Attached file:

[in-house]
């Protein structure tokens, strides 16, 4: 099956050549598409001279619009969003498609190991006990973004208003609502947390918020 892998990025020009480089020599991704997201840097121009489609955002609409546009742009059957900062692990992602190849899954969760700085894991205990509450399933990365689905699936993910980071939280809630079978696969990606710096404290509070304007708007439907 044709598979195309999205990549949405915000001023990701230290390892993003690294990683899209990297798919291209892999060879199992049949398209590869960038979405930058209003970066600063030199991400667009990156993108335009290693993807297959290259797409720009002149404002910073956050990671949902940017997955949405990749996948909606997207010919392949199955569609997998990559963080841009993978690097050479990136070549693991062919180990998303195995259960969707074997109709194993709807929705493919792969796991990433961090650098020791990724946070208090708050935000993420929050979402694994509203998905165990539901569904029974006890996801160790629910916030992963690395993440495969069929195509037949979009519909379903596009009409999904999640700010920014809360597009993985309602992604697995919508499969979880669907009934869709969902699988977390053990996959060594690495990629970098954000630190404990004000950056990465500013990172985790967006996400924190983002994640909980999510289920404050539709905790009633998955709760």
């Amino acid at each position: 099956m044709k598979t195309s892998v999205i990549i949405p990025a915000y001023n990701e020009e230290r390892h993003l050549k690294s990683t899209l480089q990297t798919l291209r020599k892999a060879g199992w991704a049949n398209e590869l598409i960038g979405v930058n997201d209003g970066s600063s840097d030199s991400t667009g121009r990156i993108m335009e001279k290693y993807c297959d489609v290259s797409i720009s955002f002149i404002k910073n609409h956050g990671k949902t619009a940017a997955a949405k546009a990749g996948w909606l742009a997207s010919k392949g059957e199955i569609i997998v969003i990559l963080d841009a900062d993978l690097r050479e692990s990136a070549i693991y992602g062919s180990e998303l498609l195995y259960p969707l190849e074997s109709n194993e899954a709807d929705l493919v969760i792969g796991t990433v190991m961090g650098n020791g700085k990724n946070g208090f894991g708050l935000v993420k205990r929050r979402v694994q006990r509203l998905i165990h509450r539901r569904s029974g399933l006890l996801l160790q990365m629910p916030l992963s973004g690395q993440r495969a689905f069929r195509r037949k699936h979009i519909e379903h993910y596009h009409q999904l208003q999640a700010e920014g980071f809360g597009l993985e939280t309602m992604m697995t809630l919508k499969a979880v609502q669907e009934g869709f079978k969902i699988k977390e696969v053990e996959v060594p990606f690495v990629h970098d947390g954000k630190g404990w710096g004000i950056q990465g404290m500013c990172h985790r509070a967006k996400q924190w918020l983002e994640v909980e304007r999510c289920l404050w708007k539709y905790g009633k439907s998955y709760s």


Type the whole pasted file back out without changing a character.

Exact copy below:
[in-house]
């Protein structure tokens, strides 16, 4: 099956050549598409001279619009969003498609190991006990973004208003609502947390918020 892998990025020009480089020599991704997201840097121009489609955002609409546009742009059957900062692990992602190849899954969760700085894991205990509450399933990365689905699936993910980071939280809630079978696969990606710096404290509070304007708007439907 044709598979195309999205990549949405915000001023990701230290390892993003690294990683899209990297798919291209892999060879199992049949398209590869960038979405930058209003970066600063030199991400667009990156993108335009290693993807297959290259797409720009002149404002910073956050990671949902940017997955949405990749996948909606997207010919392949199955569609997998990559963080841009993978690097050479990136070549693991062919180990998303195995259960969707074997109709194993709807929705493919792969796991990433961090650098020791990724946070208090708050935000993420929050979402694994509203998905165990539901569904029974006890996801160790629910916030992963690395993440495969069929195509037949979009519909379903596009009409999904999640700010920014809360597009993985309602992604697995919508499969979880669907009934869709969902699988977390053990996959060594690495990629970098954000630190404990004000950056990465500013990172985790967006996400924190983002994640909980999510289920404050539709905790009633998955709760």
């Amino acid at each position: 099956m044709k598979t195309s892998v999205i990549i949405p990025a915000y001023n990701e020009e230290r390892h993003l050549k690294s990683t899209l480089q990297t798919l291209r020599k892999a060879g199992w991704a049949n398209e590869l598409i960038g979405v930058n997201d209003g970066s600063s840097d030199s991400t667009g121009r990156i993108m335009e001279k290693y993807c297959d489609v290259s797409i720009s955002f002149i404002k910073n609409h956050g990671k949902t619009a940017a997955a949405k546009a990749g996948w909606l742009a997207s010919k392949g059957e199955i569609i997998v969003i990559l963080d841009a900062d993978l690097r050479e692990s990136a070549i693991y992602g062919s180990e998303l498609l195995y259960p969707l190849e074997s109709n194993e899954a709807d929705l493919v969760i792969g796991t990433v190991m961090g650098n020791g700085k990724n946070g208090f894991g708050l935000v993420k205990r929050r979402v694994q006990r509203l998905i165990h509450r539901r569904s029974g399933l006890l996801l160790q990365m629910p916030l992963s973004g690395q993440r495969a689905f069929r195509r037949k699936h979009i519909e379903h993910y596009h009409q999904l208003q999640a700010e920014g980071f809360g597009l993985e939280t309602m992604m697995t809630l919508k499969a979880v609502q669907e009934g869709f079978k969902i699988k977390e696969v053990e996959v060594p990606f690495v990629h970098d947390g954000k630190g404990w710096g004000i950056q990465g404290m500013c990172h985790r509070a967006k996400q924190w918020l983002e994640v909980e304007r999510c289920l404050w708007k539709y905790g009633k439907s998955y709760s």